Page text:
Joshua Cranmer: A review of the solar eclipse

Tue, 22 Aug 2017 04:59:14 +0000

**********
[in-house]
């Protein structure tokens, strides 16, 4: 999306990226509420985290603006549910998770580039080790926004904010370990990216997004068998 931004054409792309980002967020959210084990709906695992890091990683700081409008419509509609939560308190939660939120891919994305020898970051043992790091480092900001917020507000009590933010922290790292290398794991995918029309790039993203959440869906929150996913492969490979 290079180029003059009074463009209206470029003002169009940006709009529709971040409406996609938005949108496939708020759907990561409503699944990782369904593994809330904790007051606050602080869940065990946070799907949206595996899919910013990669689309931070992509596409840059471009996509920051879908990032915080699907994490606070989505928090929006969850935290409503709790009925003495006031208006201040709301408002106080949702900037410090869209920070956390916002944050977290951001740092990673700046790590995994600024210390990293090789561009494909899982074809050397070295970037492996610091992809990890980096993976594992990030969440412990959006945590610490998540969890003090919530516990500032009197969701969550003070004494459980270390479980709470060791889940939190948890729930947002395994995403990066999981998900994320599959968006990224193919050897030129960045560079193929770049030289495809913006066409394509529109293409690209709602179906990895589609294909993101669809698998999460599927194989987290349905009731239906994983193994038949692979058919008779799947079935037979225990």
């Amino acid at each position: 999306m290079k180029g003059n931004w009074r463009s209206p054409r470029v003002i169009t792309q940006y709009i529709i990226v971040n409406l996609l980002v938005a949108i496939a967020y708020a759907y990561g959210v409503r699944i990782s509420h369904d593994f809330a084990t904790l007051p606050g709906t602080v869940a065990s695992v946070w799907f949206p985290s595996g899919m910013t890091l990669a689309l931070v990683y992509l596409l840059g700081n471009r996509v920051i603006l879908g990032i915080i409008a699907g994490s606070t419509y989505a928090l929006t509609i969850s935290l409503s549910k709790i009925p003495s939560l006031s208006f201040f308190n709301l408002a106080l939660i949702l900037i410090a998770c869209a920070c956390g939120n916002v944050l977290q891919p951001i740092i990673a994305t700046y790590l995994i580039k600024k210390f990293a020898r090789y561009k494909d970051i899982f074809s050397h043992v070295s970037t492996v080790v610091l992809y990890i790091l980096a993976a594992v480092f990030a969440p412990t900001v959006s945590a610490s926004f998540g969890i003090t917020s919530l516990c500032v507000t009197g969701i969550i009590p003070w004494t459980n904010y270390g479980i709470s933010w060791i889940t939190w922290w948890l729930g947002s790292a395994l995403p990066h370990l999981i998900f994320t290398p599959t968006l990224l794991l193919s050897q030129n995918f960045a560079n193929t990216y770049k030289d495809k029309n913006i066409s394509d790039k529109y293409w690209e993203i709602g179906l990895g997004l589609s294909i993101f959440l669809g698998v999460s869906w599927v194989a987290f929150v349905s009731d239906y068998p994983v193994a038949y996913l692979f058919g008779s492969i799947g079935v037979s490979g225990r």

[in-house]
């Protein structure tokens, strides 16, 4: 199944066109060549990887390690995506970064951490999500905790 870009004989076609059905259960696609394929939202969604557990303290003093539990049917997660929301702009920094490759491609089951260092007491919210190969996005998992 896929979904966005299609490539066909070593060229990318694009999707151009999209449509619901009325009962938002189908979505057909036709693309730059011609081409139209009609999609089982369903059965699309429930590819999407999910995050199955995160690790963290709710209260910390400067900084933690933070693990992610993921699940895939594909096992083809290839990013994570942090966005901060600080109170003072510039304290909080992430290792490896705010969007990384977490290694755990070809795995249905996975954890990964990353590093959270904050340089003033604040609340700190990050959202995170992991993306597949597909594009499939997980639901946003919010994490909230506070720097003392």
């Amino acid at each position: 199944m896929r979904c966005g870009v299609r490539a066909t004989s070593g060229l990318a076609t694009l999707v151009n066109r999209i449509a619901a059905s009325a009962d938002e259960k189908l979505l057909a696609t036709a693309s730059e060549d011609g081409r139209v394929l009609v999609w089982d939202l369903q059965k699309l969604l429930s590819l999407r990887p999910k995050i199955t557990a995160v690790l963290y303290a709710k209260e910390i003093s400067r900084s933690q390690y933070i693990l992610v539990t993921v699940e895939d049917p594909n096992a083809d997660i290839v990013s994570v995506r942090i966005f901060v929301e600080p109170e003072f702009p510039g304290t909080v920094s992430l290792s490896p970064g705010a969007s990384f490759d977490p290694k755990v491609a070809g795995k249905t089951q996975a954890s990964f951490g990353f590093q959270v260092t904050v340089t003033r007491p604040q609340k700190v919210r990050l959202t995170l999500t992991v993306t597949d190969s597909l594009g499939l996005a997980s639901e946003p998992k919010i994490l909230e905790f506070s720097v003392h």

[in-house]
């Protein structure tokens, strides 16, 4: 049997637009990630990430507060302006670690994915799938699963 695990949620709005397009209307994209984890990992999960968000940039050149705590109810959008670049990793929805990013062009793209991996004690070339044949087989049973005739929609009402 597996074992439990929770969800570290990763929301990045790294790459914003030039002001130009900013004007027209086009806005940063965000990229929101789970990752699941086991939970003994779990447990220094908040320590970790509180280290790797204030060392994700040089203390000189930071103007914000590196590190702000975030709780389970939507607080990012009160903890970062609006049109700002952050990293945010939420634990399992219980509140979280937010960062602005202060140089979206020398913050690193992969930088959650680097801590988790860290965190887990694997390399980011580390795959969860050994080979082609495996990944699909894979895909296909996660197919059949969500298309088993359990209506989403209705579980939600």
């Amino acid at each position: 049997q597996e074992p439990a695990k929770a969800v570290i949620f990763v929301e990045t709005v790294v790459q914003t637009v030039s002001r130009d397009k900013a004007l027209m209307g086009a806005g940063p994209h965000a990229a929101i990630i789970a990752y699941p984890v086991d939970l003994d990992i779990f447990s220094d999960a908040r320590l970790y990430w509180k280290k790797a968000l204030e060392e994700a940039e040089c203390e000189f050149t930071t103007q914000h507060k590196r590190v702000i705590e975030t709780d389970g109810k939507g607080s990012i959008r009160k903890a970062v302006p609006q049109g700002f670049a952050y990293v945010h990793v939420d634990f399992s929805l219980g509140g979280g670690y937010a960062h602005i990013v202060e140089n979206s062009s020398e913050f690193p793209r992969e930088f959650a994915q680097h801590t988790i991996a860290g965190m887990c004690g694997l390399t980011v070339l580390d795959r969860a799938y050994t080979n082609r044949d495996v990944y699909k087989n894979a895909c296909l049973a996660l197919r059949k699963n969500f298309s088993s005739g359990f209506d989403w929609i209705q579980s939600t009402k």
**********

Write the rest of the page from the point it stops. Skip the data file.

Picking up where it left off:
On Monday, I, along with several million other people, decided to view the Great American Eclipse. Since I presently live in Urbana, IL, that meant getting in my car and driving down I-57 towards Carbondale. This route is also what people from Chicago or Milwaukee would have taken, which means traffic was heavy. I ended up leaving around 5:45 AM, which puts me around the last clutch of people leaving. Our original destination was Goreville, IL (specifically, Ferne Clyffe State Park), but some people who arrived earlier got dissatisfied with the predicted cloudy forecast, so we moved the destination out to Cerulean, KY, which meant I ended up arriving around 11:00 AM, not much time before the partial eclipse started. Partial eclipses are neat, but they're very much a see-them-once affair. When the moon first entered the sun, you get a flurry of activity as everyone puts on the glasses, sees it, and then retreats back into the shade (it was 90°F, not at all comfortable in the sun). Then the temperature starts to drop—is that the eclipse, or this breeze that started up? As more and more gets covered, then it starts to dim: I had the impression that a cloud had just passed in front of the sun, and I wanted to turn and look at that non-existent cloud. And as the sun really gets covered, then trees start acting as pinhole cameras and the shadows take on a distinctive scalloped pattern. A total eclipse though? Completely different. The immediate reaction of everyone in the group was to start planning to see the 2024 eclipse. For those of us who spent 10, 15, 20 hours trying to see 2-3 minutes of glory, the sentiment was not only that it was time well spent, but that it was worth doing again. If you missed the 2017 eclipse and are able to see the 2024 eclipse, I urge you to do so. Words and pictures simply do not do it justice. What is the eclipse like? In the last seconds of partiality, everyone has their eyes, eclipse glasses on of course, staring at the sun. The thin crescent looks first like a side picture of an eyeball. As the time ticks by, the tendrils of orange slowly diminish until nothing can be seen—totality. Cries come out that it's safe to take the glasses off, but everyone is ripping them off anyways. Out come the camera phones, trying to capture that captivating image. That not-quite-perfect disk of black, floating in a sea of bright white wisps of the corona, not so much a circle as a stretched oval. For those who were quick enough, the Baily's beads can be seen. The photos, of course, are crap: the corona is still bright enough to blot out the dark disk of the moon. Then, our attention is drawn away from the sun. It's cold. It's suddenly cold; the last moment of totality makes a huge difference. Probably something like 20°F off the normal high in that moment? Of course, it's dark. Not midnight, all-you-see-are-stars dark; it's more like a dusk dark. But unlike normal dusk, you can see the fringes of daylight in all directions. You can see some stars (or maybe that's just Venus; astronomy is not my strong suit), and of course a few planes are in the sky. One of them is just a moving, blinking light in the distance; another (chasing the eclipse?) is clearly visible with its contrail. And the silence. You don't notice the usual cacophony of sounds most of the time, but when everyone shushes for a moment, you hear the deafening silence of insects, of birds, of everything. Naturally, we all point back to the total eclipse and stare at it for most of the short time. Everything else is just a distraction, after all. How long do we have? A minute. Still more time for staring. A running commentary on everything I've mentioned, all while that neck is craned skyward and away from the people you're talking to. When is it no longer safe to keep looking? Is it still safe—no orange in the eclipse glasses, should still be fine. How long do we need to look at the sun to damage our eyes? Have we done that already? Are the glasses themselves safe? As the moon moves off the sun, hold that s[...]